On Econbrowser, the University of Illinois’ Scott Irwin presents an interesting analysis of the remarkable developments in the grain/oilseed basis (the difference between the cash price and the futures price) in the past couple of years. Scott (reporting work done with colleagues Darrel Good, Phil Garcia, and Gene Kunda) shows that the basis has widened dramatically in recent years, and considers various explanations.
One he entertains, but does not strongly endorse, is that the entry of speculative interests, most notably long only funds, has driven this development. I am extremely skeptical that speculators can cause the basis to become abnormally wide during the delivery period. In particular, long only funds almost invariably roll their positions forward prior to the delivery month. (As an example, the GSCI Index rolls forward contracts that are about to expire the month prior to the delivery month.) Funds that roll forward prior to the delivery month obviously cannot be inflating prices during the delivery month.
So what is causing the periodic basis blowouts? Squeezes are one possibility. But, squeezes would be associated with (a) sharp drops in cash prices immediately following contract expiration, (b) very large deliveries, (c) a dramatic narrowing in the deferred basis (i.e., the difference between the cash price and the next-to-expire futures price), and (d) a widening of spreads between delivery locations (e.g., on the Illinois River) and non-delivery locations (e.g., central Iowa). The Irwin piece doesn’t mention whether these things have occurred.
As some of the Econbrowser commentors note, absent a squeeze, the wide basis would seem to represent a substantial profit opportunity to those operating the regular warehouses and shipping stations (the facilities where delivery actually occurs.) These firms, which include agbiz giants such as ADM and Cargill, could buy cash grain, sell futures, make delivery, and capture the basis. So why don’t they do so?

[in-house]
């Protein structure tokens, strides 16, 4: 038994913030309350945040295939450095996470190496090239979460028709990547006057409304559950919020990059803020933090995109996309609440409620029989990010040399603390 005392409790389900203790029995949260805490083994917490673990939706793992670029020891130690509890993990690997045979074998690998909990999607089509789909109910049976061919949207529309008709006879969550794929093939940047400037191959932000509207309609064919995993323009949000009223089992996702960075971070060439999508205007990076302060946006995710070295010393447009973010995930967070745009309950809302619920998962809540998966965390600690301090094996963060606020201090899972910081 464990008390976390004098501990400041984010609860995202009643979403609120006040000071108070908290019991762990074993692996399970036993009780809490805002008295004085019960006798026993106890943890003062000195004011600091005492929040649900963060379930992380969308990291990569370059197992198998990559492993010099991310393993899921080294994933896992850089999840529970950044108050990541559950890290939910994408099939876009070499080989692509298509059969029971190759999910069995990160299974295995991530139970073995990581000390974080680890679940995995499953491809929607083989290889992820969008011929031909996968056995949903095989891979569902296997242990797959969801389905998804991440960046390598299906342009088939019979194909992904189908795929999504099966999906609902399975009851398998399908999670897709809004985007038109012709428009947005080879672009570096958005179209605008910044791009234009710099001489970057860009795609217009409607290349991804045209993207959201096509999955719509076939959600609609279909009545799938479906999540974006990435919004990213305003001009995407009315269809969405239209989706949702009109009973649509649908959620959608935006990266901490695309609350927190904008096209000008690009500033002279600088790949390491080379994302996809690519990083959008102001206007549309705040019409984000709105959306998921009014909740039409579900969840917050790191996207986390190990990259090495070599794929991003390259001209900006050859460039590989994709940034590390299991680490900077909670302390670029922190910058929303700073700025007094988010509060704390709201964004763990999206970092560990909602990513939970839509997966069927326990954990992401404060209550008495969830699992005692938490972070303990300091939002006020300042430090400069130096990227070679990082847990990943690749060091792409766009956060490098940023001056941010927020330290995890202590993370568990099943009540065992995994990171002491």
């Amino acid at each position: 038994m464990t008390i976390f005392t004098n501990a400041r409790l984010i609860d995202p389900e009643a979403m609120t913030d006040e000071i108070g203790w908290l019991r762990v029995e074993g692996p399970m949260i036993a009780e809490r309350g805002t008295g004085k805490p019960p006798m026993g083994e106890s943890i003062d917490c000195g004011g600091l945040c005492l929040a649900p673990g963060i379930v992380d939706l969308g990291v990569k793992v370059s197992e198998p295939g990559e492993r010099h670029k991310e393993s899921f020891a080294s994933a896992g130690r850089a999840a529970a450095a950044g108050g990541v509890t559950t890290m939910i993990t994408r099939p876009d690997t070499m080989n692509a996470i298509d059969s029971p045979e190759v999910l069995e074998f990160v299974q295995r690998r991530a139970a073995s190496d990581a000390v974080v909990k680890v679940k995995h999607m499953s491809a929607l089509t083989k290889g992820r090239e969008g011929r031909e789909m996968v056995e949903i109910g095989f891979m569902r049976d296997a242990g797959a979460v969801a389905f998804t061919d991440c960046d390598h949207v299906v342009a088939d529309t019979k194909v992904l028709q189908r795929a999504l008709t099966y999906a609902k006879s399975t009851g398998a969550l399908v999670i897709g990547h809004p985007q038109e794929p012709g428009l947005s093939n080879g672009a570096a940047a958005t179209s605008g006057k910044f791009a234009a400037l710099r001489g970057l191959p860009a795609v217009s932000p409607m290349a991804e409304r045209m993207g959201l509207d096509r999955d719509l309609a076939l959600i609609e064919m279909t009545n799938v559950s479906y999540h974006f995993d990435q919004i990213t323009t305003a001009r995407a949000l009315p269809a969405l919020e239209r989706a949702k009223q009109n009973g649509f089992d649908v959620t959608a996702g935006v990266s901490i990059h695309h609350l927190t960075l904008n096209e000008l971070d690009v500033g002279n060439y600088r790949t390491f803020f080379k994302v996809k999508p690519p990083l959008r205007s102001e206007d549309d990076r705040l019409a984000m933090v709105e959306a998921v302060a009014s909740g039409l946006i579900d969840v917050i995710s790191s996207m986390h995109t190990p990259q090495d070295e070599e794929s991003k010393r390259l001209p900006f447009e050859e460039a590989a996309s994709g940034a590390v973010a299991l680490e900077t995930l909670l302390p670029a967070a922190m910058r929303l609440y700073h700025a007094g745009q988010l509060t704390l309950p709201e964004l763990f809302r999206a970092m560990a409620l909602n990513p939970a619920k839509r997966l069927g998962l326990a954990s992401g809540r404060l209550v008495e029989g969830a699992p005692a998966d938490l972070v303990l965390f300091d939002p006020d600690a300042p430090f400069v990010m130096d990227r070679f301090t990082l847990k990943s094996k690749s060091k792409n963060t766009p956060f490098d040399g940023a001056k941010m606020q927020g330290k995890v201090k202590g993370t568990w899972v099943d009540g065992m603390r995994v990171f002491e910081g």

In essence, commodity trading is the business of making transformations in form, location, and time. The operators of river shipping stations regular for delivery against CBT soybean and corn contracts are in the business of transforming these products in space–from the farm to the barge on its way to the Gulf for export, primarily to Asia.
Of course firms incur costs to make this transformation. The question is: is the marginal cost of delivery so large that it equals the inflated basis? Irwin is skeptical.
Absent the exercise of market power by those who operate regular delivery facilities, however, the basis measures the marginal cost of making delivery. (By reducing throughput through their facilities to less than the competitive amount, the facilities operators would depress cash prices, elevate futures prices, and thereby cause the basis to widen to a level in excess of marginal cost. This would, however, likely require collusion among them.) So, absent evidence of manipulation or collusion, or some other exercise of market power, the basis will equal the marginal cost of the transformation from farm to barge; if the basis is above the marginal cost, competitive firms would sell futures, make delivery, and buy cash grain, thereby driving up the cash, driving down the futures, and narrowing the basis.
It should also be noted that there is somebody willing to pay the futures price and stand for delivery to obtain a shipping receipt. If the taker was not receiving something of value commensurate with the futures price, he would sell futures. (And I am very highly confident that it is not long only funds, or even hedge funds, that are standing on delivery.)